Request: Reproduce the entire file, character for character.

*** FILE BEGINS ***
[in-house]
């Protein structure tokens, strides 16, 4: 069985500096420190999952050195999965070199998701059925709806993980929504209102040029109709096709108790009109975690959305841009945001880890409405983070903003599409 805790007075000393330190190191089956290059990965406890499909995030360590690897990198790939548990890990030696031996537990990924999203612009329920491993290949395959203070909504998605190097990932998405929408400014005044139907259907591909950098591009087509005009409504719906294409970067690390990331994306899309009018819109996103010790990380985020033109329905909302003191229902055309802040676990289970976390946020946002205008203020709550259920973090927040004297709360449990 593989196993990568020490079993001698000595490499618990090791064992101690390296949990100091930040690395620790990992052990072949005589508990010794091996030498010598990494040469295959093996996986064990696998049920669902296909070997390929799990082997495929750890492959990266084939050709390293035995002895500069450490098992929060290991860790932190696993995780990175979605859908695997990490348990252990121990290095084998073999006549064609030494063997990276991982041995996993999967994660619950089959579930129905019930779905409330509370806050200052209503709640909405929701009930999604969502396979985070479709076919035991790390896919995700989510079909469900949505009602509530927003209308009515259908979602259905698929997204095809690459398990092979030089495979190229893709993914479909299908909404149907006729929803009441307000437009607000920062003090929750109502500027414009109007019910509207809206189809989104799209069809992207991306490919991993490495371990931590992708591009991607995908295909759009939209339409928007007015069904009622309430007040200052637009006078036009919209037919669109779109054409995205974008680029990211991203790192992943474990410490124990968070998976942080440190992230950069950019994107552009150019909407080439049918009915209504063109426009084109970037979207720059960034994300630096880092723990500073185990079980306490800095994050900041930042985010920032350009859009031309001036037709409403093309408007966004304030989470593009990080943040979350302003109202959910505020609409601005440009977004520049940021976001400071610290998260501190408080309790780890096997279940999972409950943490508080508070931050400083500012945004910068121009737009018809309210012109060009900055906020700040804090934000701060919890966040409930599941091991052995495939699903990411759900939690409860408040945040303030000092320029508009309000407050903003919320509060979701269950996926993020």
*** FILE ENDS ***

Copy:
[in-house]
């Protein structure tokens, strides 16, 4: 069985500096420190999952050195999965070199998701059925709806993980929504209102040029109709096709108790009109975690959305841009945001880890409405983070903003599409 805790007075000393330190190191089956290059990965406890499909995030360590690897990198790939548990890990030696031996537990990924999203612009329920491993290949395959203070909504998605190097990932998405929408400014005044139907259907591909950098591009087509005009409504719906294409970067690390990331994306899309009018819109996103010790990380985020033109329905909302003191229902055309802040676990289970976390946020946002205008203020709550259920973090927040004297709360449990 593989196993990568020490079993001698000595490499618990090791064992101690390296949990100091930040690395620790990992052990072949005589508990010794091996030498010598990494040469295959093996996986064990696998049920669902296909070997390929799990082997495929750890492959990266084939050709390293035995002895500069450490098992929060290991860790932190696993995780990175979605859908695997990490348990252990121990290095084998073999006549064609030494063997990276991982041995996993999967994660619950089959579930129905019930779905409330509370806050200052209503709640909405929701009930999604969502396979985070479709076919035991790390896919995700989510079909469900949505009602509530927003209308009515259908979602259905698929997204095809690459398990092979030089495979190229893709993914479909299908909404149907006729929803009441307000437009607000920062003090929750109502500027414009109007019910509207809206189809989104799209069809992207991306490919991993490495371990931590992708591009991607995908295909759009939209339409928007007015069904009622309430007040200052637009006078036009919209037919669109779109054409995205974008680029990211991203790192992943474990410490124990968070998976942080440190992230950069950019994107552009150019909407080439049918009915209504063109426009084109970037979207720059960034994300630096880092723990500073185990079980306490800095994050900041930042985010920032350009859009031309001036037709409403093309408007966004304030989470593009990080943040979350302003109202959910505020609409601005440009977004520049940021976001400071610290998260501190408080309790780890096997279940999972409950943490508080508070931050400083500012945004910068121009737009018809309210012109060009900055906020700040804090934000701060919890966040409930599941091991052995495939699903990411759900939690409860408040945040303030000092320029508009309000407050903003919320509060979701269950996926993020």